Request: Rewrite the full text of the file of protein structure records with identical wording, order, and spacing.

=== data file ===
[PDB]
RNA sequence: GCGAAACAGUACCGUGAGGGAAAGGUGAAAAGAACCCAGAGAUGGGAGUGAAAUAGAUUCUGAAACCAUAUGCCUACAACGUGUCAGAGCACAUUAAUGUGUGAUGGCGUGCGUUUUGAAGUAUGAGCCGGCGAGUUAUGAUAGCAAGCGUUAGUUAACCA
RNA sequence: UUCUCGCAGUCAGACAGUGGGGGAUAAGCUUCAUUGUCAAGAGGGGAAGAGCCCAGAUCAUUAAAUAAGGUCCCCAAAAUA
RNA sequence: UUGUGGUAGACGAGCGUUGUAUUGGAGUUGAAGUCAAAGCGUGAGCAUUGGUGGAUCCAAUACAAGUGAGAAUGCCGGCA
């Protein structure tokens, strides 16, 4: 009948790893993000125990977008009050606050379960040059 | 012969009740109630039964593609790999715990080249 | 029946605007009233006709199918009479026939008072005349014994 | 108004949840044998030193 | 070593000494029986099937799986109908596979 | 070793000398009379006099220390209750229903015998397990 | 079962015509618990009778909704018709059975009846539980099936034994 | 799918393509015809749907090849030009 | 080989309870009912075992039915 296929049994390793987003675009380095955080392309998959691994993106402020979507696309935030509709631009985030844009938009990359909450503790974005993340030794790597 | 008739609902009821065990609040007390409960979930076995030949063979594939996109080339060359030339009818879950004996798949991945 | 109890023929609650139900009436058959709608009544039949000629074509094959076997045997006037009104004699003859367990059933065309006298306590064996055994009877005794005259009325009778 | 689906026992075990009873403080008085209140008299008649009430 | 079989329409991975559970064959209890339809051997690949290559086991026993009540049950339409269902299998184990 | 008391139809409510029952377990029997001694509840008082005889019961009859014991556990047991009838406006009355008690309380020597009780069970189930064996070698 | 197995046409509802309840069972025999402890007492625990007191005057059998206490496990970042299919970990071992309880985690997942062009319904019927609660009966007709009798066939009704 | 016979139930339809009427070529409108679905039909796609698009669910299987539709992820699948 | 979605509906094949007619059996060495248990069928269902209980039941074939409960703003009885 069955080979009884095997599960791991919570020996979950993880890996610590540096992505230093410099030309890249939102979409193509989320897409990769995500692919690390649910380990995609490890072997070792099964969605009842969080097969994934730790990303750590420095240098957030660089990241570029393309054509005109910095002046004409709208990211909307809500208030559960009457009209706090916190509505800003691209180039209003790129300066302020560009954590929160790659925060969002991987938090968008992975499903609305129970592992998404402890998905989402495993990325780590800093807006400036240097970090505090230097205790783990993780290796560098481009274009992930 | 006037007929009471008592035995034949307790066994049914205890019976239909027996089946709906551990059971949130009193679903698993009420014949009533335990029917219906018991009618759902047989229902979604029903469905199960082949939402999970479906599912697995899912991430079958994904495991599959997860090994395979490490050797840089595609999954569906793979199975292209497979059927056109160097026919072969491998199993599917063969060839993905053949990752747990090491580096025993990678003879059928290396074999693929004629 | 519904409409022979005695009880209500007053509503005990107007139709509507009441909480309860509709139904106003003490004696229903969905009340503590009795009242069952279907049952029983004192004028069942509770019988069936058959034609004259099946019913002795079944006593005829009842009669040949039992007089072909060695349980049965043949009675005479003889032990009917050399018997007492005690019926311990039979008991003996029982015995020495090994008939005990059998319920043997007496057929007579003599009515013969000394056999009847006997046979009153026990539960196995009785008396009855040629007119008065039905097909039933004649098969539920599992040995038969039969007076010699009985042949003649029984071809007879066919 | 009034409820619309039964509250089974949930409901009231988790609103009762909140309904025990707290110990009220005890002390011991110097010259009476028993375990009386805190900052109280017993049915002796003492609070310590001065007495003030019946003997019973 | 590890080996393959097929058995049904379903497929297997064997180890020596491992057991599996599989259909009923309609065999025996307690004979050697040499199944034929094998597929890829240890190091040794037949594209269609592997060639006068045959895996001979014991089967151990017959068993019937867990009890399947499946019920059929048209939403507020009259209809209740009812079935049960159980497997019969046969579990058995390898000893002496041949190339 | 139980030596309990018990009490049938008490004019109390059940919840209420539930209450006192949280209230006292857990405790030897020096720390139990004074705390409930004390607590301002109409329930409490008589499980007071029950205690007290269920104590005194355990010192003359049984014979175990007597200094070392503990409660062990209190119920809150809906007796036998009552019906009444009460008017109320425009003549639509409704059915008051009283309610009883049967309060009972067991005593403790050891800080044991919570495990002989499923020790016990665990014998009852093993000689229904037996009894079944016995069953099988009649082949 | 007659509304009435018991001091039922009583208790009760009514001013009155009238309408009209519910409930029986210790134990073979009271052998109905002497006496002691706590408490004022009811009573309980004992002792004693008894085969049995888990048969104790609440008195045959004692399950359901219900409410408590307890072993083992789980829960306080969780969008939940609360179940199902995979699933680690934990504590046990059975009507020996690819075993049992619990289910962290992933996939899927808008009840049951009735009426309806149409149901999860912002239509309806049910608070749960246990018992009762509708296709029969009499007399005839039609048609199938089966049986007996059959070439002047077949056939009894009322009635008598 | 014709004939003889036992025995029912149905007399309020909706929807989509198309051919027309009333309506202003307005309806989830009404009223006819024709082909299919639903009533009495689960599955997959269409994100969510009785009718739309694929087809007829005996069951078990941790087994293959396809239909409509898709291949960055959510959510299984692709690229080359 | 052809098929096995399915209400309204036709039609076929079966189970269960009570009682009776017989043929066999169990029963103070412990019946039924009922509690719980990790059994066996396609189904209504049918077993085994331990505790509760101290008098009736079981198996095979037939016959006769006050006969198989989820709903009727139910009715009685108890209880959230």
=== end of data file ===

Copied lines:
[PDB]
RNA sequence: GCGAAACAGUACCGUGAGGGAAAGGUGAAAAGAACCCAGAGAUGGGAGUGAAAUAGAUUCUGAAACCAUAUGCCUACAACGUGUCAGAGCACAUUAAUGUGUGAUGGCGUGCGUUUUGAAGUAUGAGCCGGCGAGUUAUGAUAGCAAGCGUUAGUUAACCA
RNA sequence: UUCUCGCAGUCAGACAGUGGGGGAUAAGCUUCAUUGUCAAGAGGGGAAGAGCCCAGAUCAUUAAAUAAGGUCCCCAAAAUA
RNA sequence: UUGUGGUAGACGAGCGUUGUAUUGGAGUUGAAGUCAAAGCGUGAGCAUUGGUGGAUCCAAUACAAGUGAGAAUGCCGGCA
């Protein structure tokens, strides 16, 4: 009948790893993000125990977008009050606050379960040059 | 012969009740109630039964593609790999715990080249 | 029946605007009233006709199918009479026939008072005349014994 | 108004949840044998030193 | 070593000494029986099937799986109908596979 | 070793000398009379006099220390209750229903015998397990 | 079962015509618990009778909704018709059975009846539980099936034994 | 799918393509015809749907090849030009 | 080989309870009912075992039915 296929049994390793987003675009380095955080392309998959691994993106402020979507696309935030509709631009985030844009938009990359909450503790974005993340030794790597 | 008739609902009821065990609040007390409960979930076995030949063979594939996109080339060359030339009818879950004996798949991945 | 109890023929609650139900009436058959709608009544039949000629074509094959076997045997006037009104004699003859367990059933065309006298306590064996055994009877005794005259009325009778 | 689906026992075990009873403080008085209140008299008649009430 | 079989329409991975559970064959209890339809051997690949290559086991026993009540049950339409269902299998184990 | 008391139809409510029952377990029997001694509840008082005889019961009859014991556990047991009838406006009355008690309380020597009780069970189930064996070698 | 197995046409509802309840069972025999402890007492625990007191005057059998206490496990970042299919970990071992309880985690997942062009319904019927609660009966007709009798066939009704 | 016979139930339809009427070529409108679905039909796609698009669910299987539709992820699948 | 979605509906094949007619059996060495248990069928269902209980039941074939409960703003009885 069955080979009884095997599960791991919570020996979950993880890996610590540096992505230093410099030309890249939102979409193509989320897409990769995500692919690390649910380990995609490890072997070792099964969605009842969080097969994934730790990303750590420095240098957030660089990241570029393309054509005109910095002046004409709208990211909307809500208030559960009457009209706090916190509505800003691209180039209003790129300066302020560009954590929160790659925060969002991987938090968008992975499903609305129970592992998404402890998905989402495993990325780590800093807006400036240097970090505090230097205790783990993780290796560098481009274009992930 | 006037007929009471008592035995034949307790066994049914205890019976239909027996089946709906551990059971949130009193679903698993009420014949009533335990029917219906018991009618759902047989229902979604029903469905199960082949939402999970479906599912697995899912991430079958994904495991599959997860090994395979490490050797840089595609999954569906793979199975292209497979059927056109160097026919072969491998199993599917063969060839993905053949990752747990090491580096025993990678003879059928290396074999693929004629 | 519904409409022979005695009880209500007053509503005990107007139709509507009441909480309860509709139904106003003490004696229903969905009340503590009795009242069952279907049952029983004192004028069942509770019988069936058959034609004259099946019913002795079944006593005829009842009669040949039992007089072909060695349980049965043949009675005479003889032990009917050399018997007492005690019926311990039979008991003996029982015995020495090994008939005990059998319920043997007496057929007579003599009515013969000394056999009847006997046979009153026990539960196995009785008396009855040629007119008065039905097909039933004649098969539920599992040995038969039969007076010699009985042949003649029984071809007879066919 | 009034409820619309039964509250089974949930409901009231988790609103009762909140309904025990707290110990009220005890002390011991110097010259009476028993375990009386805190900052109280017993049915002796003492609070310590001065007495003030019946003997019973 | 590890080996393959097929058995049904379903497929297997064997180890020596491992057991599996599989259909009923309609065999025996307690004979050697040499199944034929094998597929890829240890190091040794037949594209269609592997060639006068045959895996001979014991089967151990017959068993019937867990009890399947499946019920059929048209939403507020009259209809209740009812079935049960159980497997019969046969579990058995390898000893002496041949190339 | 139980030596309990018990009490049938008490004019109390059940919840209420539930209450006192949280209230006292857990405790030897020096720390139990004074705390409930004390607590301002109409329930409490008589499980007071029950205690007290269920104590005194355990010192003359049984014979175990007597200094070392503990409660062990209190119920809150809906007796036998009552019906009444009460008017109320425009003549639509409704059915008051009283309610009883049967309060009972067991005593403790050891800080044991919570495990002989499923020790016990665990014998009852093993000689229904037996009894079944016995069953099988009649082949 | 007659509304009435018991001091039922009583208790009760009514001013009155009238309408009209519910409930029986210790134990073979009271052998109905002497006496002691706590408490004022009811009573309980004992002792004693008894085969049995888990048969104790609440008195045959004692399950359901219900409410408590307890072993083992789980829960306080969780969008939940609360179940199902995979699933680690934990504590046990059975009507020996690819075993049992619990289910962290992933996939899927808008009840049951009735009426309806149409149901999860912002239509309806049910608070749960246990018992009762509708296709029969009499007399005839039609048609199938089966049986007996059959070439002047077949056939009894009322009635008598 | 014709004939003889036992025995029912149905007399309020909706929807989509198309051919027309009333309506202003307005309806989830009404009223006819024709082909299919639903009533009495689960599955997959269409994100969510009785009718739309694929087809007829005996069951078990941790087994293959396809239909409509898709291949960055959510959510299984692709690229080359 | 052809098929096995399915209400309204036709039609076929079966189970269960009570009682009776017989043929066999169990029963103070412990019946039924009922509690719980990790059994066996396609189904209504049918077993085994331990505790509760101290008098009736079981198996095979037939016959006769006050006969198989989820709903009727139910009715009685108890209880959230």